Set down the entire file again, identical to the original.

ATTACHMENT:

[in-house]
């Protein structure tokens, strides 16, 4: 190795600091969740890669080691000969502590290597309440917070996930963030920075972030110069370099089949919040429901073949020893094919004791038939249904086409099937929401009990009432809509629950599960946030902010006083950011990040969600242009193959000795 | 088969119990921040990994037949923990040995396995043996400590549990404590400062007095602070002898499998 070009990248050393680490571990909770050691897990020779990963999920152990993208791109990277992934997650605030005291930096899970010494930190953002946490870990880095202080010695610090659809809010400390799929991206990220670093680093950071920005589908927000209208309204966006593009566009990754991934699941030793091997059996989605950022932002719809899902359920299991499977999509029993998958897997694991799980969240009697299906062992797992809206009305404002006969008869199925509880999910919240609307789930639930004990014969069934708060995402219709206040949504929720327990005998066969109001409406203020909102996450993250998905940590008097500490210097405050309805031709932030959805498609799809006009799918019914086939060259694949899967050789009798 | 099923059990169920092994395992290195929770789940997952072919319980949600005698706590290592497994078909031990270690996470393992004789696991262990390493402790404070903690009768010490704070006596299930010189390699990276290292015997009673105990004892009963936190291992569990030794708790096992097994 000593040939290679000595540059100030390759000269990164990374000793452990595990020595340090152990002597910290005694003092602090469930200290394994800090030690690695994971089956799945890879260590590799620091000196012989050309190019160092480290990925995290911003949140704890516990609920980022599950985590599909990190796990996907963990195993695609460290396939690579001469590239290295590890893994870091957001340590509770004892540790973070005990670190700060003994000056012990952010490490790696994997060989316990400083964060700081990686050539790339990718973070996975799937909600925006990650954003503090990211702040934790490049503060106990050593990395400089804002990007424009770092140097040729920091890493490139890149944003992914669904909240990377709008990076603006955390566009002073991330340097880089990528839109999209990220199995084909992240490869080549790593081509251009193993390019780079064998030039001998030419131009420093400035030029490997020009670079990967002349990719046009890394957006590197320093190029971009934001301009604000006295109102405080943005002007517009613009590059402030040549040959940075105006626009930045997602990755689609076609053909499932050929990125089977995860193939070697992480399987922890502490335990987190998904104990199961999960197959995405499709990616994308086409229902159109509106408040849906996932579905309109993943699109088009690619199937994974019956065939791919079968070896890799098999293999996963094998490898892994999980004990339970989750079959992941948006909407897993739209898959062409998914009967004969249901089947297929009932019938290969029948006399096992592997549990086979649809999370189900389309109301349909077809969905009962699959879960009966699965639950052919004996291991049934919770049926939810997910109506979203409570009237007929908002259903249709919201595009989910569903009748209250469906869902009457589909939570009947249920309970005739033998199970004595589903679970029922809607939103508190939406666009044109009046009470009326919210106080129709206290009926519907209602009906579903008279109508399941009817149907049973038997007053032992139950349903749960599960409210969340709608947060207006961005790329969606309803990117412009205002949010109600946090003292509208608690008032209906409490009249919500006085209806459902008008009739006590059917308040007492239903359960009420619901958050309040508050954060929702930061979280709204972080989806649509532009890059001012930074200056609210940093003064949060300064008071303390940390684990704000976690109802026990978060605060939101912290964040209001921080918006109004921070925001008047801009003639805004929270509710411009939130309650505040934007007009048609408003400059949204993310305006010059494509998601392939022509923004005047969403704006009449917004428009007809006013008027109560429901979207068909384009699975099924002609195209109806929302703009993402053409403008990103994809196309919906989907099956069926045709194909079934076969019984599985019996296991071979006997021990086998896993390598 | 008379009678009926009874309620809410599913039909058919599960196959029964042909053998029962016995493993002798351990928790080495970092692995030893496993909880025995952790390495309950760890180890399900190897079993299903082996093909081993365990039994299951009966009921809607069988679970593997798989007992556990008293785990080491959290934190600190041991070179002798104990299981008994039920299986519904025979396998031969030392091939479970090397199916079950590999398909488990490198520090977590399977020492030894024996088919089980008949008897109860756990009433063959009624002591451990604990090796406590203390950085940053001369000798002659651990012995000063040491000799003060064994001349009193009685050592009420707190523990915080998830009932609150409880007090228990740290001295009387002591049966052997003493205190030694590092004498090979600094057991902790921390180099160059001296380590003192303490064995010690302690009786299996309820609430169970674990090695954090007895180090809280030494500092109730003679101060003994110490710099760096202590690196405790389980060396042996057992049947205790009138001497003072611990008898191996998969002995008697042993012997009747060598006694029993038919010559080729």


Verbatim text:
[in-house]
């Protein structure tokens, strides 16, 4: 190795600091969740890669080691000969502590290597309440917070996930963030920075972030110069370099089949919040429901073949020893094919004791038939249904086409099937929401009990009432809509629950599960946030902010006083950011990040969600242009193959000795 | 088969119990921040990994037949923990040995396995043996400590549990404590400062007095602070002898499998 070009990248050393680490571990909770050691897990020779990963999920152990993208791109990277992934997650605030005291930096899970010494930190953002946490870990880095202080010695610090659809809010400390799929991206990220670093680093950071920005589908927000209208309204966006593009566009990754991934699941030793091997059996989605950022932002719809899902359920299991499977999509029993998958897997694991799980969240009697299906062992797992809206009305404002006969008869199925509880999910919240609307789930639930004990014969069934708060995402219709206040949504929720327990005998066969109001409406203020909102996450993250998905940590008097500490210097405050309805031709932030959805498609799809006009799918019914086939060259694949899967050789009798 | 099923059990169920092994395992290195929770789940997952072919319980949600005698706590290592497994078909031990270690996470393992004789696991262990390493402790404070903690009768010490704070006596299930010189390699990276290292015997009673105990004892009963936190291992569990030794708790096992097994 000593040939290679000595540059100030390759000269990164990374000793452990595990020595340090152990002597910290005694003092602090469930200290394994800090030690690695994971089956799945890879260590590799620091000196012989050309190019160092480290990925995290911003949140704890516990609920980022599950985590599909990190796990996907963990195993695609460290396939690579001469590239290295590890893994870091957001340590509770004892540790973070005990670190700060003994000056012990952010490490790696994997060989316990400083964060700081990686050539790339990718973070996975799937909600925006990650954003503090990211702040934790490049503060106990050593990395400089804002990007424009770092140097040729920091890493490139890149944003992914669904909240990377709008990076603006955390566009002073991330340097880089990528839109999209990220199995084909992240490869080549790593081509251009193993390019780079064998030039001998030419131009420093400035030029490997020009670079990967002349990719046009890394957006590197320093190029971009934001301009604000006295109102405080943005002007517009613009590059402030040549040959940075105006626009930045997602990755689609076609053909499932050929990125089977995860193939070697992480399987922890502490335990987190998904104990199961999960197959995405499709990616994308086409229902159109509106408040849906996932579905309109993943699109088009690619199937994974019956065939791919079968070896890799098999293999996963094998490898892994999980004990339970989750079959992941948006909407897993739209898959062409998914009967004969249901089947297929009932019938290969029948006399096992592997549990086979649809999370189900389309109301349909077809969905009962699959879960009966699965639950052919004996291991049934919770049926939810997910109506979203409570009237007929908002259903249709919201595009989910569903009748209250469906869902009457589909939570009947249920309970005739033998199970004595589903679970029922809607939103508190939406666009044109009046009470009326919210106080129709206290009926519907209602009906579903008279109508399941009817149907049973038997007053032992139950349903749960599960409210969340709608947060207006961005790329969606309803990117412009205002949010109600946090003292509208608690008032209906409490009249919500006085209806459902008008009739006590059917308040007492239903359960009420619901958050309040508050954060929702930061979280709204972080989806649509532009890059001012930074200056609210940093003064949060300064008071303390940390684990704000976690109802026990978060605060939101912290964040209001921080918006109004921070925001008047801009003639805004929270509710411009939130309650505040934007007009048609408003400059949204993310305006010059494509998601392939022509923004005047969403704006009449917004428009007809006013008027109560429901979207068909384009699975099924002609195209109806929302703009993402053409403008990103994809196309919906989907099956069926045709194909079934076969019984599985019996296991071979006997021990086998896993390598 | 008379009678009926009874309620809410599913039909058919599960196959029964042909053998029962016995493993002798351990928790080495970092692995030893496993909880025995952790390495309950760890180890399900190897079993299903082996093909081993365990039994299951009966009921809607069988679970593997798989007992556990008293785990080491959290934190600190041991070179002798104990299981008994039920299986519904025979396998031969030392091939479970090397199916079950590999398909488990490198520090977590399977020492030894024996088919089980008949008897109860756990009433063959009624002591451990604990090796406590203390950085940053001369000798002659651990012995000063040491000799003060064994001349009193009685050592009420707190523990915080998830009932609150409880007090228990740290001295009387002591049966052997003493205190030694590092004498090979600094057991902790921390180099160059001296380590003192303490064995010690302690009786299996309820609430169970674990090695954090007895180090809280030494500092109730003679101060003994110490710099760096202590690196405790389980060396042996057992049947205790009138001497003072611990008898191996998969002995008697042993012997009747060598006694029993038919010559080729």